Sooner or later, our bodies betray us. I said that once in this blog, as the opening line of my post on Michael Haneke’s devastating masterpiece Amour. I still believe that sentence to be true. What I now understand as well is, sooner or later, our minds betray us too.
Today is day seven or ten (I’m not counting), since I stopped taking my depression medication. The reason is vanity. I am convinced that the weight I’ve gained in the last few is due to the medication I started taking five years ago in 2016.
You may think that because Canada is a northern country of long and harsh winters, our smells are only of cold, frozen earth, snow, and ice. Or maybe what comes to mind are the bland smells of a clean, safe city: the smell of a coffee shop here, the concrete mix of new construction there, the pot from your neighbours’ balcony as soon as it’s warm enough to open your living room windows.
I deeply believe in dedicating time to the things we love; it’s the name of this blog and the life philosophy I credit with giving me a second chance at a happy life. There is no “getting over it,” “you are too old for this,” and specially, “you are a mom, so you should not be doing x or y…” Motherhood, on the contrary, was one of the catalyst of my decision to not only never abandon the things I was passionate about—music, movies, reading, writing—but to pass these passions along to my son as the most beautiful gifts of being alive.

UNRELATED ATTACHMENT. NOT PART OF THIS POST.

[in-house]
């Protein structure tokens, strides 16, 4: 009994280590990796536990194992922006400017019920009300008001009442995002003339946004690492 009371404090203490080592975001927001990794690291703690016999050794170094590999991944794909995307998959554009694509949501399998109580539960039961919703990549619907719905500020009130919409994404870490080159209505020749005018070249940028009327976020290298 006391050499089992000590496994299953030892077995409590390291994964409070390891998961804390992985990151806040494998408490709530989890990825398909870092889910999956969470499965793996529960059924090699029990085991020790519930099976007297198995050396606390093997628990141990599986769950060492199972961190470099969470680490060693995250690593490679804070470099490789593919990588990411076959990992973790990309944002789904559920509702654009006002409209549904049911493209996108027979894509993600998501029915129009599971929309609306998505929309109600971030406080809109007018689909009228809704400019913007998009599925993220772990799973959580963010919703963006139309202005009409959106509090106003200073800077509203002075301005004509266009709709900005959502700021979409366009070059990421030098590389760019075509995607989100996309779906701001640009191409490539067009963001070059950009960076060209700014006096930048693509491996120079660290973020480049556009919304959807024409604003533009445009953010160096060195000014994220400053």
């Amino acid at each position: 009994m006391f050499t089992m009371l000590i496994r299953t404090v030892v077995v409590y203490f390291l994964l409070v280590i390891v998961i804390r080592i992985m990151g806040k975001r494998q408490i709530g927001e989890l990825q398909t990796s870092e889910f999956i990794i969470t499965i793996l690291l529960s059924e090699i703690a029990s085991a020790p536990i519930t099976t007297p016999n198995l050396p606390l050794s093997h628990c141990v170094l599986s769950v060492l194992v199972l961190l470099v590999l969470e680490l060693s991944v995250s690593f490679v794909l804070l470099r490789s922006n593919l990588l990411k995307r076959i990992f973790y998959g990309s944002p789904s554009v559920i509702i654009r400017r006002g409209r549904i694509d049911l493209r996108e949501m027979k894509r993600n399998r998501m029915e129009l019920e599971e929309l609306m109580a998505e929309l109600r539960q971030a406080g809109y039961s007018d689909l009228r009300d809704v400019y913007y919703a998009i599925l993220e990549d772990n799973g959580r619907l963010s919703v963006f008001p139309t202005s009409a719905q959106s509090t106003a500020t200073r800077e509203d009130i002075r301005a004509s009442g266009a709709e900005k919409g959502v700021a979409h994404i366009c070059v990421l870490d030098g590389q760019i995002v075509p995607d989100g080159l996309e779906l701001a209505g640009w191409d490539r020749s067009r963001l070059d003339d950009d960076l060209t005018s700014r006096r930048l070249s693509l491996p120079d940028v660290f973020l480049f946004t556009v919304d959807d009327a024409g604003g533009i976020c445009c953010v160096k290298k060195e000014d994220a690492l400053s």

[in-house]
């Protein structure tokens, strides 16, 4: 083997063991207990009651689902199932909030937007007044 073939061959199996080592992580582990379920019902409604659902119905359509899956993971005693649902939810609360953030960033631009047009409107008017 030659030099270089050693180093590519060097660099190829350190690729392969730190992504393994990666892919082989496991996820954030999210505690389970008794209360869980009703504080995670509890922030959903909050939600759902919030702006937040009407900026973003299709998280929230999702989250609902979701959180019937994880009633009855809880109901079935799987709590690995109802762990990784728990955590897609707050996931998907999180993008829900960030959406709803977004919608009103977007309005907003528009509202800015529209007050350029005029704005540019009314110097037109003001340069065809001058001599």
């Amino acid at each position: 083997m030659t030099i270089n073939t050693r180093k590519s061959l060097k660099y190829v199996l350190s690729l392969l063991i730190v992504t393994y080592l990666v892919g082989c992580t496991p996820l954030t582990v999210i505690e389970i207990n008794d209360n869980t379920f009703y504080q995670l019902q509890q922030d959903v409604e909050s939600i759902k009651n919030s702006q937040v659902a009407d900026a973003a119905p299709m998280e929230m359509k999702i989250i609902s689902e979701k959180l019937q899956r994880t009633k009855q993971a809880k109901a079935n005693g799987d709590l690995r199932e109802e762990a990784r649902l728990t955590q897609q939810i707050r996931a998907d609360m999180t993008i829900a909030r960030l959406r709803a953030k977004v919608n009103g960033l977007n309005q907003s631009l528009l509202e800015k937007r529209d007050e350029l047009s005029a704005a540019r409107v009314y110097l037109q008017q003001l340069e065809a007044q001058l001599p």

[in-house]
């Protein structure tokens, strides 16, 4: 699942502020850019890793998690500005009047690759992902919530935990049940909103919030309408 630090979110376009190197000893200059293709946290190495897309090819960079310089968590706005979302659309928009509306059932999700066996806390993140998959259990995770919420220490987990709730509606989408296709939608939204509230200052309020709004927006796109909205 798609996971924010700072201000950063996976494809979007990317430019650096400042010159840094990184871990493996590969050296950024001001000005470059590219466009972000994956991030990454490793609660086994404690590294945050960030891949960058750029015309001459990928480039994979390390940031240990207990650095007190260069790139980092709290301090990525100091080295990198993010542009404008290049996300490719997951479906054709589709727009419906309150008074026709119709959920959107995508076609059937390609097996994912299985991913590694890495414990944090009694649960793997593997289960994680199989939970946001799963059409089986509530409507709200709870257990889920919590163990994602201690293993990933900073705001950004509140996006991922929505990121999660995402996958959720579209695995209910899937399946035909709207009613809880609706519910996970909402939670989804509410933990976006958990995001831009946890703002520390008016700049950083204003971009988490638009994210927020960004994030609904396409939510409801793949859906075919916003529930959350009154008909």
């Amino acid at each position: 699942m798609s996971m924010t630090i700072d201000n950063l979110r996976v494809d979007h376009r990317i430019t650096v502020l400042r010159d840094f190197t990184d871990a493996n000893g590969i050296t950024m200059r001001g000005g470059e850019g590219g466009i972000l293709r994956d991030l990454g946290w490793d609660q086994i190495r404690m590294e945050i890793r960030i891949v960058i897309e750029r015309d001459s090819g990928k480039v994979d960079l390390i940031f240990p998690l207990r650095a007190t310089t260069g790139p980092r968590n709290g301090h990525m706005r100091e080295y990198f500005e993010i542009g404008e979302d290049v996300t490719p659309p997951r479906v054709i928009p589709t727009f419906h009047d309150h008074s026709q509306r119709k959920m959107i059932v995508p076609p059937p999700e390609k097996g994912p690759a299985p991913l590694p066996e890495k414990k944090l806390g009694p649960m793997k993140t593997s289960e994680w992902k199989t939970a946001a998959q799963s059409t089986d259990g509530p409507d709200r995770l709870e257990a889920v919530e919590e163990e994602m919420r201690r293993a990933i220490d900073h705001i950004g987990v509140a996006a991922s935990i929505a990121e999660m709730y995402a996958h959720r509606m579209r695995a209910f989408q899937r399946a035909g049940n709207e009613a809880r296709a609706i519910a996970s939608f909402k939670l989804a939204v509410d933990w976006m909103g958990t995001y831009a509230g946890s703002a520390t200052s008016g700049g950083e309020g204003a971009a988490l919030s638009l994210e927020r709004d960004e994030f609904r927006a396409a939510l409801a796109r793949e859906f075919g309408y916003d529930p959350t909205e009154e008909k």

I once wrote, without really believing it, that perhaps laughter is finite. I was once the chubby kid who danced in the middle of the kitchen to make her parents laugh. But I had forgotten what deep, carefree laughter sounded like, and for a while, it really felt I had used mine all up.
Crying in a bathroom stall. Who hasn’t done it? I have, so many times. In the darkest days, when I wished I was anywhere but sitting on my desk at work. Like the time I felt so sick from the stress I thought I was going to die. Like the days when getting out of bed took all my strength and will power, but I still made it to work, all dressed for success. Or the day when I got to the office, set the coffee pot, and felt the most profound, infinite hopelessness, that tears ran down my face as the coffeemaker purred and puffed quietly in the empty lunch room.